Art Through Time: A Global View
Cosmology and Belief Art: Aerial View of Notre Dame Cathedral
Notre Dame in Paris is representative of a new type of monumental church building that emerged in the medieval period.
New engineering techniques allowed for larger and more numerous windows, pointed or ogive arches, delicately traced rose windows, ribbed vaults, and higher walls—all held aloft by the bracing of flying buttresses that circled the structure’s exterior without interrupting the visual and religious experience within. Characteristic of the Gothic style, the architecture at Notre Dame puts an emphasis on light cast through clear and stained glass and soaring vertical lines. These features were intended to transport the worshipper from mundane reality by lifting the mind heavenward.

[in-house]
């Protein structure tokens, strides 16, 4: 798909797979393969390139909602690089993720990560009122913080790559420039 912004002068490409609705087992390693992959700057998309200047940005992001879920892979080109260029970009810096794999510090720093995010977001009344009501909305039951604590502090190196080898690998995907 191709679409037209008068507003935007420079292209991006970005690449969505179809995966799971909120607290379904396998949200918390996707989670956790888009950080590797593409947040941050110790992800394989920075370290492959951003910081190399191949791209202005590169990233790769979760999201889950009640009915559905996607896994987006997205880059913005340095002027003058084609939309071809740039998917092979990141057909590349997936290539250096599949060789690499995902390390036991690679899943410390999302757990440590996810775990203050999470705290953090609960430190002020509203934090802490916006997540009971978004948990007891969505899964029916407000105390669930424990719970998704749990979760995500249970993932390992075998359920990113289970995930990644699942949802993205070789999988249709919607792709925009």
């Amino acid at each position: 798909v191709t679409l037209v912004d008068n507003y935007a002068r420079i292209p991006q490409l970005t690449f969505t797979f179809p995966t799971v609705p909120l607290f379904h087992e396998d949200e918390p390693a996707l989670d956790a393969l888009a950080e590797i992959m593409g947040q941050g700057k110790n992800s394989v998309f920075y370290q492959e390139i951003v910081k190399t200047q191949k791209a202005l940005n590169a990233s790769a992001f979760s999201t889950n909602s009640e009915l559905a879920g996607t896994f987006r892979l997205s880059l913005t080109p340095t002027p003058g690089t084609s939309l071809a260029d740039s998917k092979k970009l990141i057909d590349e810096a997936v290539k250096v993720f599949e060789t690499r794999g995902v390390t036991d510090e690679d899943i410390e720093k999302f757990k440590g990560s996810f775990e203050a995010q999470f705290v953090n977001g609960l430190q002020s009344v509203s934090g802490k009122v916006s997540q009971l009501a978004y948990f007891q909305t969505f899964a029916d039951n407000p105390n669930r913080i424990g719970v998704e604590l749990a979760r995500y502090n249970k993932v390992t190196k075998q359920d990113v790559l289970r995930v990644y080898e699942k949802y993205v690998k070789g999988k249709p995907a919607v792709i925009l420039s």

The exterior of the building foreshadows both the physical space and symbolic significance of the interior. A transverse, or horizontal, structure bisects the nave (the length of the church) to create a cruciform shape as seen in this aerial view of Notre Dame. The form of the cross evokes Christ’s suffering and death and the promise of salvation it implies. Although the shape of the building is more difficult to perceive when standing within, it would have been no less meaningful to worshippers. With the sacrifice of Christ reenacted through the sacrament of Mass on the high altar of the cathedral, the symbolism of the church’s cruciform plan was not merely germane, but profound.
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